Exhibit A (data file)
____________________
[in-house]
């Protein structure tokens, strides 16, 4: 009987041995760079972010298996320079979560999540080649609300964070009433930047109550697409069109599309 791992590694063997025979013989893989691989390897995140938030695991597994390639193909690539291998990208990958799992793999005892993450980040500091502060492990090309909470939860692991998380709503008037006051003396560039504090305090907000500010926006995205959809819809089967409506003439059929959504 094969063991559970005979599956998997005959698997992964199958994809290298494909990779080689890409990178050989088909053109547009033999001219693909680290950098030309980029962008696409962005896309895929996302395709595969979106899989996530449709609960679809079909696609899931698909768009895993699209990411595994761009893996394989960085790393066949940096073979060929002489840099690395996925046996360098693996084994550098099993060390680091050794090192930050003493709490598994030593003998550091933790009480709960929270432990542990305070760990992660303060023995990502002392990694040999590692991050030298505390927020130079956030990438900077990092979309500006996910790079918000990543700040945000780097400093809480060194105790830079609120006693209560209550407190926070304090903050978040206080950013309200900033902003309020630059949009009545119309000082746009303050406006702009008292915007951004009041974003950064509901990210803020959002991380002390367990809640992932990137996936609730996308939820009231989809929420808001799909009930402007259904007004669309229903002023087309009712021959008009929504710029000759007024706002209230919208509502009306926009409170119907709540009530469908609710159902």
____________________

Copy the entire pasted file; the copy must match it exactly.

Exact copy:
[in-house]
């Protein structure tokens, strides 16, 4: 009987041995760079972010298996320079979560999540080649609300964070009433930047109550697409069109599309 791992590694063997025979013989893989691989390897995140938030695991597994390639193909690539291998990208990958799992793999005892993450980040500091502060492990090309909470939860692991998380709503008037006051003396560039504090305090907000500010926006995205959809819809089967409506003439059929959504 094969063991559970005979599956998997005959698997992964199958994809290298494909990779080689890409990178050989088909053109547009033999001219693909680290950098030309980029962008696409962005896309895929996302395709595969979106899989996530449709609960679809079909696609899931698909768009895993699209990411595994761009893996394989960085790393066949940096073979060929002489840099690395996925046996360098693996084994550098099993060390680091050794090192930050003493709490598994030593003998550091933790009480709960929270432990542990305070760990992660303060023995990502002392990694040999590692991050030298505390927020130079956030990438900077990092979309500006996910790079918000990543700040945000780097400093809480060194105790830079609120006693209560209550407190926070304090903050978040206080950013309200900033902003309020630059949009009545119309000082746009303050406006702009008292915007951004009041974003950064509901990210803020959002991380002390367990809640992932990137996936609730996308939820009231989809929420808001799909009930402007259904007004669309229903002023087309009712021959008009929504710029000759007024706002209230919208509502009306926009409170119907709540009530469908609710159902």